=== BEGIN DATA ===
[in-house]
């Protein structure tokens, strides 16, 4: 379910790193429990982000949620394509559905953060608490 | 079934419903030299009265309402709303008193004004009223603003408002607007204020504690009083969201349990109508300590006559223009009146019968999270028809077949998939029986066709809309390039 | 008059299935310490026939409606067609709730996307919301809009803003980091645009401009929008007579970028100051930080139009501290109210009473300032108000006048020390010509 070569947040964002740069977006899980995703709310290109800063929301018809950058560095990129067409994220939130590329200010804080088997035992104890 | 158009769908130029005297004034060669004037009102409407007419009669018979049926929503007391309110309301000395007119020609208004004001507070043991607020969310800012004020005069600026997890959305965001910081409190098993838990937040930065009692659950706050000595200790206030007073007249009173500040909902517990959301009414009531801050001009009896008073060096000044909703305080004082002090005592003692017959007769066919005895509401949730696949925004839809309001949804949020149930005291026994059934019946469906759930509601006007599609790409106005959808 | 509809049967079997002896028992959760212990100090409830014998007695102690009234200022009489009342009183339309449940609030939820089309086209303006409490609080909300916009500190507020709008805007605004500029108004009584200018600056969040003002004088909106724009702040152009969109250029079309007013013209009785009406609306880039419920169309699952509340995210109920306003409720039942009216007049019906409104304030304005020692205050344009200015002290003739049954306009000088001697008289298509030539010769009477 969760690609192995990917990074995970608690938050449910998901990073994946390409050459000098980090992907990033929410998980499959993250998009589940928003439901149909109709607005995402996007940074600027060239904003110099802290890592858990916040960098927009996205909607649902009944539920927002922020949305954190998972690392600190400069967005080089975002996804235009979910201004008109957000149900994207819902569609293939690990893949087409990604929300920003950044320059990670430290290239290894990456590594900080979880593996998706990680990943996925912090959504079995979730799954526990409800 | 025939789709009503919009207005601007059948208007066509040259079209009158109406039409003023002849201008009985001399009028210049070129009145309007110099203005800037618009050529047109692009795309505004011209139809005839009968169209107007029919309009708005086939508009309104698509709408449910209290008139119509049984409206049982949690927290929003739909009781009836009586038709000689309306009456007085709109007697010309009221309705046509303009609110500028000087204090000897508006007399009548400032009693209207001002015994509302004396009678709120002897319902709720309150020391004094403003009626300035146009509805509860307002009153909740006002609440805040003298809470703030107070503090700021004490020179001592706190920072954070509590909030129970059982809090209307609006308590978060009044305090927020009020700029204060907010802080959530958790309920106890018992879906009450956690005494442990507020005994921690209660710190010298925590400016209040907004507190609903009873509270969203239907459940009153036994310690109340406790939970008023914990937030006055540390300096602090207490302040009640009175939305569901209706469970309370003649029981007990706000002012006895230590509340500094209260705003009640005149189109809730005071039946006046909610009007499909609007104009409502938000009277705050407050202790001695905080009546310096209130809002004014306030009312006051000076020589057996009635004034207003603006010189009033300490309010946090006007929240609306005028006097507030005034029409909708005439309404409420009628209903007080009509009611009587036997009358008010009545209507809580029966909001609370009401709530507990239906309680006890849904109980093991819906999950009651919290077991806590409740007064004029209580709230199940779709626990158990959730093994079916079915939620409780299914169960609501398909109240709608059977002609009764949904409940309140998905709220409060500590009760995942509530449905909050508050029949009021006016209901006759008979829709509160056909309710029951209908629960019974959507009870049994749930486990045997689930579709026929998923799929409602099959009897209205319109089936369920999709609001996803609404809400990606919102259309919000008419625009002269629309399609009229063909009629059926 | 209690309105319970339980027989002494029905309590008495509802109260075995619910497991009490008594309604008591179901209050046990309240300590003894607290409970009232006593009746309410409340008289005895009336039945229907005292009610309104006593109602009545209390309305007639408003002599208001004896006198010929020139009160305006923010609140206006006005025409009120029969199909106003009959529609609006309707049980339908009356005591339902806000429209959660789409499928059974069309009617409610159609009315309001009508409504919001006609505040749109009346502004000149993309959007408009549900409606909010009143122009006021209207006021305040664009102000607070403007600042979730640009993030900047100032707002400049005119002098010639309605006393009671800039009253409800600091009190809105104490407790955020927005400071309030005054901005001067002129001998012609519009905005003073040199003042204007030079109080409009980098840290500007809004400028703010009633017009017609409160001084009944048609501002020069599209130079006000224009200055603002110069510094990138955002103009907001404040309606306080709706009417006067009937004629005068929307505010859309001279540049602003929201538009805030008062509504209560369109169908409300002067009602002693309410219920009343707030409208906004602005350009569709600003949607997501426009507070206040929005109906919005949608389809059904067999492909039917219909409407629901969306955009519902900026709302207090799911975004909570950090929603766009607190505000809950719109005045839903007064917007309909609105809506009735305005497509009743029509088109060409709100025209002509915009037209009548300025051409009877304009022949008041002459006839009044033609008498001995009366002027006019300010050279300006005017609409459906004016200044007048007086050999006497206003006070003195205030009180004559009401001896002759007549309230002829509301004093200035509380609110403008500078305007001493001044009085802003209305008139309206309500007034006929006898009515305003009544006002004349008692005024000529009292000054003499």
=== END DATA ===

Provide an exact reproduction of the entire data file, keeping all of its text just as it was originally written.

[in-house]
């Protein structure tokens, strides 16, 4: 379910790193429990982000949620394509559905953060608490 | 079934419903030299009265309402709303008193004004009223603003408002607007204020504690009083969201349990109508300590006559223009009146019968999270028809077949998939029986066709809309390039 | 008059299935310490026939409606067609709730996307919301809009803003980091645009401009929008007579970028100051930080139009501290109210009473300032108000006048020390010509 070569947040964002740069977006899980995703709310290109800063929301018809950058560095990129067409994220939130590329200010804080088997035992104890 | 158009769908130029005297004034060669004037009102409407007419009669018979049926929503007391309110309301000395007119020609208004004001507070043991607020969310800012004020005069600026997890959305965001910081409190098993838990937040930065009692659950706050000595200790206030007073007249009173500040909902517990959301009414009531801050001009009896008073060096000044909703305080004082002090005592003692017959007769066919005895509401949730696949925004839809309001949804949020149930005291026994059934019946469906759930509601006007599609790409106005959808 | 509809049967079997002896028992959760212990100090409830014998007695102690009234200022009489009342009183339309449940609030939820089309086209303006409490609080909300916009500190507020709008805007605004500029108004009584200018600056969040003002004088909106724009702040152009969109250029079309007013013209009785009406609306880039419920169309699952509340995210109920306003409720039942009216007049019906409104304030304005020692205050344009200015002290003739049954306009000088001697008289298509030539010769009477 969760690609192995990917990074995970608690938050449910998901990073994946390409050459000098980090992907990033929410998980499959993250998009589940928003439901149909109709607005995402996007940074600027060239904003110099802290890592858990916040960098927009996205909607649902009944539920927002922020949305954190998972690392600190400069967005080089975002996804235009979910201004008109957000149900994207819902569609293939690990893949087409990604929300920003950044320059990670430290290239290894990456590594900080979880593996998706990680990943996925912090959504079995979730799954526990409800 | 025939789709009503919009207005601007059948208007066509040259079209009158109406039409003023002849201008009985001399009028210049070129009145309007110099203005800037618009050529047109692009795309505004011209139809005839009968169209107007029919309009708005086939508009309104698509709408449910209290008139119509049984409206049982949690927290929003739909009781009836009586038709000689309306009456007085709109007697010309009221309705046509303009609110500028000087204090000897508006007399009548400032009693209207001002015994509302004396009678709120002897319902709720309150020391004094403003009626300035146009509805509860307002009153909740006002609440805040003298809470703030107070503090700021004490020179001592706190920072954070509590909030129970059982809090209307609006308590978060009044305090927020009020700029204060907010802080959530958790309920106890018992879906009450956690005494442990507020005994921690209660710190010298925590400016209040907004507190609903009873509270969203239907459940009153036994310690109340406790939970008023914990937030006055540390300096602090207490302040009640009175939305569901209706469970309370003649029981007990706000002012006895230590509340500094209260705003009640005149189109809730005071039946006046909610009007499909609007104009409502938000009277705050407050202790001695905080009546310096209130809002004014306030009312006051000076020589057996009635004034207003603006010189009033300490309010946090006007929240609306005028006097507030005034029409909708005439309404409420009628209903007080009509009611009587036997009358008010009545209507809580029966909001609370009401709530507990239906309680006890849904109980093991819906999950009651919290077991806590409740007064004029209580709230199940779709626990158990959730093994079916079915939620409780299914169960609501398909109240709608059977002609009764949904409940309140998905709220409060500590009760995942509530449905909050508050029949009021006016209901006759008979829709509160056909309710029951209908629960019974959507009870049994749930486990045997689930579709026929998923799929409602099959009897209205319109089936369920999709609001996803609404809400990606919102259309919000008419625009002269629309399609009229063909009629059926 | 209690309105319970339980027989002494029905309590008495509802109260075995619910497991009490008594309604008591179901209050046990309240300590003894607290409970009232006593009746309410409340008289005895009336039945229907005292009610309104006593109602009545209390309305007639408003002599208001004896006198010929020139009160305006923010609140206006006005025409009120029969199909106003009959529609609006309707049980339908009356005591339902806000429209959660789409499928059974069309009617409610159609009315309001009508409504919001006609505040749109009346502004000149993309959007408009549900409606909010009143122009006021209207006021305040664009102000607070403007600042979730640009993030900047100032707002400049005119002098010639309605006393009671800039009253409800600091009190809105104490407790955020927005400071309030005054901005001067002129001998012609519009905005003073040199003042204007030079109080409009980098840290500007809004400028703010009633017009017609409160001084009944048609501002020069599209130079006000224009200055603002110069510094990138955002103009907001404040309606306080709706009417006067009937004629005068929307505010859309001279540049602003929201538009805030008062509504209560369109169908409300002067009602002693309410219920009343707030409208906004602005350009569709600003949607997501426009507070206040929005109906919005949608389809059904067999492909039917219909409407629901969306955009519902900026709302207090799911975004909570950090929603766009607190505000809950719109005045839903007064917007309909609105809506009735305005497509009743029509088109060409709100025209002509915009037209009548300025051409009877304009022949008041002459006839009044033609008498001995009366002027006019300010050279300006005017609409459906004016200044007048007086050999006497206003006070003195205030009180004559009401001896002759007549309230002829509301004093200035509380609110403008500078305007001493001044009085802003209305008139309206309500007034006929006898009515305003009544006002004349008692005024000529009292000054003499």